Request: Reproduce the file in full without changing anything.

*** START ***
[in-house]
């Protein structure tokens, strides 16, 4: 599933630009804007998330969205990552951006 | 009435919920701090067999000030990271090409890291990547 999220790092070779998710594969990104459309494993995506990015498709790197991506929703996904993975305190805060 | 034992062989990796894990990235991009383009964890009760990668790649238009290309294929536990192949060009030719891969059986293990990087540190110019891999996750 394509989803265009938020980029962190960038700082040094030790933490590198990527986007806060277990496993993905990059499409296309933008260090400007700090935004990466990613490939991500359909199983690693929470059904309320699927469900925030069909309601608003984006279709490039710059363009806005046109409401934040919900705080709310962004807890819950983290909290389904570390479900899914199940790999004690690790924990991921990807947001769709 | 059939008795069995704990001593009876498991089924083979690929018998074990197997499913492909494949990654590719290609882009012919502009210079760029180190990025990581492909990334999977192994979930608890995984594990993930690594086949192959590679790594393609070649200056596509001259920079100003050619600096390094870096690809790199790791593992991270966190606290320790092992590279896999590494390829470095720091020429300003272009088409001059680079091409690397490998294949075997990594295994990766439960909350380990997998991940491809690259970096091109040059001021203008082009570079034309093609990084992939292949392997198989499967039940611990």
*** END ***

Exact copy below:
[in-house]
């Protein structure tokens, strides 16, 4: 599933630009804007998330969205990552951006 | 009435919920701090067999000030990271090409890291990547 999220790092070779998710594969990104459309494993995506990015498709790197991506929703996904993975305190805060 | 034992062989990796894990990235991009383009964890009760990668790649238009290309294929536990192949060009030719891969059986293990990087540190110019891999996750 394509989803265009938020980029962190960038700082040094030790933490590198990527986007806060277990496993993905990059499409296309933008260090400007700090935004990466990613490939991500359909199983690693929470059904309320699927469900925030069909309601608003984006279709490039710059363009806005046109409401934040919900705080709310962004807890819950983290909290389904570390479900899914199940790999004690690790924990991921990807947001769709 | 059939008795069995704990001593009876498991089924083979690929018998074990197997499913492909494949990654590719290609882009012919502009210079760029180190990025990581492909990334999977192994979930608890995984594990993930690594086949192959590679790594393609070649200056596509001259920079100003050619600096390094870096690809790199790791593992991270966190606290320790092992590279896999590494390829470095720091020429300003272009088409001059680079091409690397490998294949075997990594295994990766439960909350380990997998991940491809690259970096091109040059001021203008082009570079034309093609990084992939292949392997198989499967039940611990």